ABHK2

Online viewing rooms

The willingness to purchase art online paves the way for a new model of online fairs, which already has a name: OVR – online viewing rooms. The transition from IRL(In Real Life)  fairs to virtual fairs was very rapid and actually began as early as March, as a substitute for the canceled Art Basel Hong Kong. Since then, the new concept is still evolving to find the best formula to attract viewers and buyers. After all, an online viewing room is just a web page and the biggest problem is to give viewers a feeling of an actual room.

Another problem with online fairs is that they do not have opening hours and people come in around the clock from different time zones in the world. There are not always gallery representatives available at all times. There is a lot of confusion among the older collectors. This is the time of the young collectors, who are not deterred by technology and indeed, the data show that the millennial generation is acquiring six times as much online art as the older collectors.

Nevertheless, under the umbrella of the fair – whether it’s Art Basel or Frieze – galleries are supposed to get a greater exposure than on their gallery website. Until recently, Art Basel took on the production costs of the online fairs, which took place during the dates the IRL fair was due to take place.

A new virtual fair

Last week another fair was held by the creators of Art Basel, not in sync with the annual fair schedule. OVR:2020 took place over three and a half days under one theme: works created this year. 100 galleries participated and for the first time were also required to pay for the show. Prominent by their absence were the three mega-galleries: Gagosian, David Zwirner and Pace, regular participants in the big fairs, but this time they were more comfortable watching from the sidelines. They may not have wanted to “burn” their artists’ new works at the fair but also, because they invest in their popular standalone virtual platforms, where they can display what they want without the restrictions imposed by the fair.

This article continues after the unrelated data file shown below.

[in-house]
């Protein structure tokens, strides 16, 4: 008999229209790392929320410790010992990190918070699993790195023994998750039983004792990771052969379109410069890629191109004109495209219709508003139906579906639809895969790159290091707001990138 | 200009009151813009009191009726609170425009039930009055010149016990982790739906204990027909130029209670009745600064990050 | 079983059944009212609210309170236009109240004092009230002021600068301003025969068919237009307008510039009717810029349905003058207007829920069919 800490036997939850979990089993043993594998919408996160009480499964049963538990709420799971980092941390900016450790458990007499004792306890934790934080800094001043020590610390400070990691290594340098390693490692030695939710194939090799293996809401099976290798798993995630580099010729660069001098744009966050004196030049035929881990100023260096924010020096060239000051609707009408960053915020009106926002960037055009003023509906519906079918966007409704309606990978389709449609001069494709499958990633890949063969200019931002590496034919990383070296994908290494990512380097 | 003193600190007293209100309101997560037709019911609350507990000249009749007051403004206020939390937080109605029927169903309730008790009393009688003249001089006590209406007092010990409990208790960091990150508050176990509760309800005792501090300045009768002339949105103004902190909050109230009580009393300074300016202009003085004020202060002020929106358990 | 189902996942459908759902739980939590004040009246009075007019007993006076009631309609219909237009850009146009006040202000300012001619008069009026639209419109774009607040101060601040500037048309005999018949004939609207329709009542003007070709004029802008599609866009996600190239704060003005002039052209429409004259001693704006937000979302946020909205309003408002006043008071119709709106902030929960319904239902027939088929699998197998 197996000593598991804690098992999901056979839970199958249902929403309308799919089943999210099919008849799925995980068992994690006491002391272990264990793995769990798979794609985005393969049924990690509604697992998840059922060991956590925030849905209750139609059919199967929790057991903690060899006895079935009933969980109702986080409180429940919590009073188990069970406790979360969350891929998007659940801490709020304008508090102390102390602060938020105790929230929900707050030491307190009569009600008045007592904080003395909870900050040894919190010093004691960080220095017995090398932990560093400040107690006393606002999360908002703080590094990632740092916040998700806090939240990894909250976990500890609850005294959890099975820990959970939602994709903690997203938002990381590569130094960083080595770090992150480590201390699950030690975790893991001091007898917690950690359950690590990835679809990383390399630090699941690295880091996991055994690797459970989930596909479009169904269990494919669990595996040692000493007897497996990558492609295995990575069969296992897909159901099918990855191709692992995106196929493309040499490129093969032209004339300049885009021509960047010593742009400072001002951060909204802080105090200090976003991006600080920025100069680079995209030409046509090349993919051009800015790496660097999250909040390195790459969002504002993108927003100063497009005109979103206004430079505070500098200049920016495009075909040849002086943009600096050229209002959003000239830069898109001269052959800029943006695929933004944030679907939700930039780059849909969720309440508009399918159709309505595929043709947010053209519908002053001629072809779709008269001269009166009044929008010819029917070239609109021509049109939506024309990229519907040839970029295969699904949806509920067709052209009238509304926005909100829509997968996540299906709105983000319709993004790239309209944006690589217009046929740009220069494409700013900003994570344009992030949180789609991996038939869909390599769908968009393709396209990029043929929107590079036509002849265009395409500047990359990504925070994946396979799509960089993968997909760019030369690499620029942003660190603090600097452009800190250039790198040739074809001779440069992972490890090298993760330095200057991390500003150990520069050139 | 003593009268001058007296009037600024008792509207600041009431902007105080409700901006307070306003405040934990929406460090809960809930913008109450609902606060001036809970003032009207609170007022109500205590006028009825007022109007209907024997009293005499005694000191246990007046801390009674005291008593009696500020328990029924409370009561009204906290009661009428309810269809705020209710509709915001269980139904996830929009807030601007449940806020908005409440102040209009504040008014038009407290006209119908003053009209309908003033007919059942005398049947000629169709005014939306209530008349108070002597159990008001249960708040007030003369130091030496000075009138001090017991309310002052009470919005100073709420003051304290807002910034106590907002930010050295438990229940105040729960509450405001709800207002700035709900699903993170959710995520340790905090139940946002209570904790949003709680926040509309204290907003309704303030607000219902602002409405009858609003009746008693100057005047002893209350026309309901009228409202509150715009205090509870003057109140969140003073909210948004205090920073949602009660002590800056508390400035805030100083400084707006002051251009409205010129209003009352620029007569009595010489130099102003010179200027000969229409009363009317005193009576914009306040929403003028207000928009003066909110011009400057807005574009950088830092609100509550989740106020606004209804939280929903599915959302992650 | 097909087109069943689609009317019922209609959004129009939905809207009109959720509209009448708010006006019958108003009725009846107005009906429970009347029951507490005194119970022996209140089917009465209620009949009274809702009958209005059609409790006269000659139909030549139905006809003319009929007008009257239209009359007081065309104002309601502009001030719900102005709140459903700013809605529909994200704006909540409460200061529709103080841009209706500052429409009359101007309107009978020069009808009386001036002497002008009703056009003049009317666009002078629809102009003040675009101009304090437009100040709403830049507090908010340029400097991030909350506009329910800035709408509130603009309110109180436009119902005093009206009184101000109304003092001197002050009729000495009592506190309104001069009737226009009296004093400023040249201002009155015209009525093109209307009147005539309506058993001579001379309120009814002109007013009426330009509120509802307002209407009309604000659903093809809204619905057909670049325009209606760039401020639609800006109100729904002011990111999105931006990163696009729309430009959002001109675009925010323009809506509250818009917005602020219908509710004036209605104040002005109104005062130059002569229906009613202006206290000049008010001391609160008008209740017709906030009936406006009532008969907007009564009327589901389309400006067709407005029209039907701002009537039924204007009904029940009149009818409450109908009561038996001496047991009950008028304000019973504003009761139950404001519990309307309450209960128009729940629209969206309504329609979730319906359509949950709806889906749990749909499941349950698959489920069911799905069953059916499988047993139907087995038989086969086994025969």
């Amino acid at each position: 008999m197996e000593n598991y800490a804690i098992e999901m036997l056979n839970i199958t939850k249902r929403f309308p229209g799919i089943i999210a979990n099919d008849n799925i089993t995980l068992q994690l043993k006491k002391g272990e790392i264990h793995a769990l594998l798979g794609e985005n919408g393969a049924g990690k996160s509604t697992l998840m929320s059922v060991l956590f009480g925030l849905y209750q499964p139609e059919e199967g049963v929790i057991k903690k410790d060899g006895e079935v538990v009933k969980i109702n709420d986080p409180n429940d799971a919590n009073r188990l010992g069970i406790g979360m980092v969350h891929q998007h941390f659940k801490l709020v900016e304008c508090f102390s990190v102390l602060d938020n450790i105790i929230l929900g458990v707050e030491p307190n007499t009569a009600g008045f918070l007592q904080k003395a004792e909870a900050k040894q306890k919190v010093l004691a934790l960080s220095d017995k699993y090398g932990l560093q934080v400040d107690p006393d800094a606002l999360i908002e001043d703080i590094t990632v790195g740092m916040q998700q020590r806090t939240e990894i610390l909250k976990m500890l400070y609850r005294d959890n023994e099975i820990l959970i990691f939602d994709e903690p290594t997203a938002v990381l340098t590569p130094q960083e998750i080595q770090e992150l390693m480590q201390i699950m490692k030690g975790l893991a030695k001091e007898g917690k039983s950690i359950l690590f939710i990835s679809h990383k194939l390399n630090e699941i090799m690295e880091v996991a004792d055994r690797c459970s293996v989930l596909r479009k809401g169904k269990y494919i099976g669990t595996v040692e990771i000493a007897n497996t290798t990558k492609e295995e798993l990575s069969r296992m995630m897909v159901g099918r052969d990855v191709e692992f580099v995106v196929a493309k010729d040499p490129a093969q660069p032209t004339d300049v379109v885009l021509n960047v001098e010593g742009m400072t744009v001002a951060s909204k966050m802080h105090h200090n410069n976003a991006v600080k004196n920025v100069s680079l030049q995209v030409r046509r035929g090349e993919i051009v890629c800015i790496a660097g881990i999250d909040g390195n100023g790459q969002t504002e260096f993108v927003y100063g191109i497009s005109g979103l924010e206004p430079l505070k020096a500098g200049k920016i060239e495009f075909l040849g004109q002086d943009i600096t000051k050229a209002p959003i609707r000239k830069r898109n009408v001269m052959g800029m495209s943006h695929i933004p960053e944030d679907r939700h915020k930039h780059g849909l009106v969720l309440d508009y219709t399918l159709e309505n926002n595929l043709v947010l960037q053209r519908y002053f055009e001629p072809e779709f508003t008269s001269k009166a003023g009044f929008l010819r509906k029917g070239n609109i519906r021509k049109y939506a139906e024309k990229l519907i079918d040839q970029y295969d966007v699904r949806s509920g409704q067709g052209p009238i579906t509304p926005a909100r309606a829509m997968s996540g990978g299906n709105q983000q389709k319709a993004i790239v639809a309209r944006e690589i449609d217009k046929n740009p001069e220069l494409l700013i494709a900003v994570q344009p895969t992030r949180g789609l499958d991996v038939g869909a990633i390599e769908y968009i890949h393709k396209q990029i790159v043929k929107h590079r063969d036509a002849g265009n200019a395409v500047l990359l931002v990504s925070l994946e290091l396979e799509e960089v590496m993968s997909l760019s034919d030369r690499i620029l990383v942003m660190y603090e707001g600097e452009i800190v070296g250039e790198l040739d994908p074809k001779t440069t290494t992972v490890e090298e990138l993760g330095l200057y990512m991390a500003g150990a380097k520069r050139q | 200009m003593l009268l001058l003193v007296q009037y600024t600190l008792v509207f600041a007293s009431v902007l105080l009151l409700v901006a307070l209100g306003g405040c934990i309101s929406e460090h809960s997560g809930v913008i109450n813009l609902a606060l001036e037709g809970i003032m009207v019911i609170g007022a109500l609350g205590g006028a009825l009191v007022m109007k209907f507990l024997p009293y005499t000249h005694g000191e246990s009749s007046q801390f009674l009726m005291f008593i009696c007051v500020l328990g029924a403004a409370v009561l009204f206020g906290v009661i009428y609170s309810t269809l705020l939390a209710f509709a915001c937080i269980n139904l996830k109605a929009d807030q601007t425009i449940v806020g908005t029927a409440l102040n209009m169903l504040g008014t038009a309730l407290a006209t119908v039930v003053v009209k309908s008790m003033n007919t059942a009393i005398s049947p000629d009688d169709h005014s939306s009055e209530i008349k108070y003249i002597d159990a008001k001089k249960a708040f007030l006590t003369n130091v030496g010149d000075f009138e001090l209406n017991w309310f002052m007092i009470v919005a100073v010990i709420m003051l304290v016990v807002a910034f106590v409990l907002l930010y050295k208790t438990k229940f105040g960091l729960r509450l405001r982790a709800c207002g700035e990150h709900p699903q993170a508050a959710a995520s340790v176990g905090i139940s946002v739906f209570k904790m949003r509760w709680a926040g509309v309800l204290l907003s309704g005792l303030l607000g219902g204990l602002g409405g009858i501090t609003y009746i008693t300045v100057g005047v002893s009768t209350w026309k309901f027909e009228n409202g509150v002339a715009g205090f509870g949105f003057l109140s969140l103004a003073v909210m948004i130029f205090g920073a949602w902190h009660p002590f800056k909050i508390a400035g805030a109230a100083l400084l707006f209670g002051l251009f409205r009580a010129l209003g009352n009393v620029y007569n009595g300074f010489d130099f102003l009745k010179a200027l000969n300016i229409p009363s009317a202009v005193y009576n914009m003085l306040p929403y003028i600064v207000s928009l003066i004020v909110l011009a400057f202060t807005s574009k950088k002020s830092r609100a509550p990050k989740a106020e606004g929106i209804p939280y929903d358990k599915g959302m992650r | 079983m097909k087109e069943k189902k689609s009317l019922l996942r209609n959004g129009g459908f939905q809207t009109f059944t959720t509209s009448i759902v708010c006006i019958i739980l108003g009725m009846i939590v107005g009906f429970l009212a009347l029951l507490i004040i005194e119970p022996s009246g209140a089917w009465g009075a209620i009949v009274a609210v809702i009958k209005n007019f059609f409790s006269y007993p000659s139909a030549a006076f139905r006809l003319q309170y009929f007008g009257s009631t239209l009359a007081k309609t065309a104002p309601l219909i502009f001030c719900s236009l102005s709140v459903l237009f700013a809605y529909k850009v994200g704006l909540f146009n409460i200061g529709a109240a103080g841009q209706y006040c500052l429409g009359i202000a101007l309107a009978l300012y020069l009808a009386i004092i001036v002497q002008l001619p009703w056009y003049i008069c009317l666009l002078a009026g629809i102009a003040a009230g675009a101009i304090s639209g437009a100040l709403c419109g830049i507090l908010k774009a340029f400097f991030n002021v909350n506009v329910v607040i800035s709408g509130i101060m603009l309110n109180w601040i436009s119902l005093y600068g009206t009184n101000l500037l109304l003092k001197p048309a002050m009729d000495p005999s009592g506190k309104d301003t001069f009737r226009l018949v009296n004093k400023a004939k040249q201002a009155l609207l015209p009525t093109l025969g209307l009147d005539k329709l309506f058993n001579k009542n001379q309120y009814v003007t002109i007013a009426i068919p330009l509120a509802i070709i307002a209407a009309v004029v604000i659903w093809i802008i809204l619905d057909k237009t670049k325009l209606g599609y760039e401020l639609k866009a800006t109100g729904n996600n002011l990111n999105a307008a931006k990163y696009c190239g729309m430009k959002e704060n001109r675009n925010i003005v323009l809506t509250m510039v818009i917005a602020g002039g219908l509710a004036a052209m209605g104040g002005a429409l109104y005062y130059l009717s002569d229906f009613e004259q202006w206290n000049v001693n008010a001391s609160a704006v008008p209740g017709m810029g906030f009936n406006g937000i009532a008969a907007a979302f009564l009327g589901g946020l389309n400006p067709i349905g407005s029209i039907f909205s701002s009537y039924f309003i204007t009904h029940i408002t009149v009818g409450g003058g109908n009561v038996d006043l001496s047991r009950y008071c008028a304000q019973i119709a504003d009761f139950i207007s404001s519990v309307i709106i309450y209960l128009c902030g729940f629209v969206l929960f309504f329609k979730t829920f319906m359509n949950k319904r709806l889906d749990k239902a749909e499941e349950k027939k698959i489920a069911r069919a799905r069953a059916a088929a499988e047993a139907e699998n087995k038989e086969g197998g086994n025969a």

Art Basel VIP lounge

Art and champagne

Regarding the art fair phenomenon, it is important to remember that a key element in their success is related to the extensive network of contacts that is created in the conjunction of all the field’s players in one place. Gallerists, artists, curators, art critics, consultants, journalists and especially collectors. This network holds many high-brow events such as VIP evenings at different levels (there are always people who are VVVVIP), luxury car rides for collectors that the fair organizers wanted to pamper, tours, meetings and coveted parties, mingling with all who’s and who’s  of the art elite. Visibility is very important at these events: who, with whom, what did they wear, what did they buy – fairs provide a lot of gossipy headlines, which create a hierarchy and motivation to climb the ladder to reach the desired echelon.
This important dimension is nulled when the fair takes place online. When everyone visits the fair from their computer screen, there is no mingling. The success of the online fair is based on inquisitive beginners and hard-core collectors – the heavy addicts, who are always looking for the next big thing.

Yael Bartana Frieze London

The future of art fairs

As Mark Spiegler, director of the Basel Art Fairs, said, there is no going back after adopting technologies. Therefore, all the virtual tools: tours of stands / exhibitions, videos about artists and works – all of these will remain relevant post-Corona. Even when we resume flying and mingling at the fairs, there will always be people who will not be able to attend. A virtual tour of the fair  will always be welcome.

The future is a hybrid – a combination of IRL together with OVR and in all this tangle one thing is for sure – the concept of fair fatigue – the fatigue felt after two full days of wandering around the fairs, is no worse than a fatigue of another kind – digital fatigue.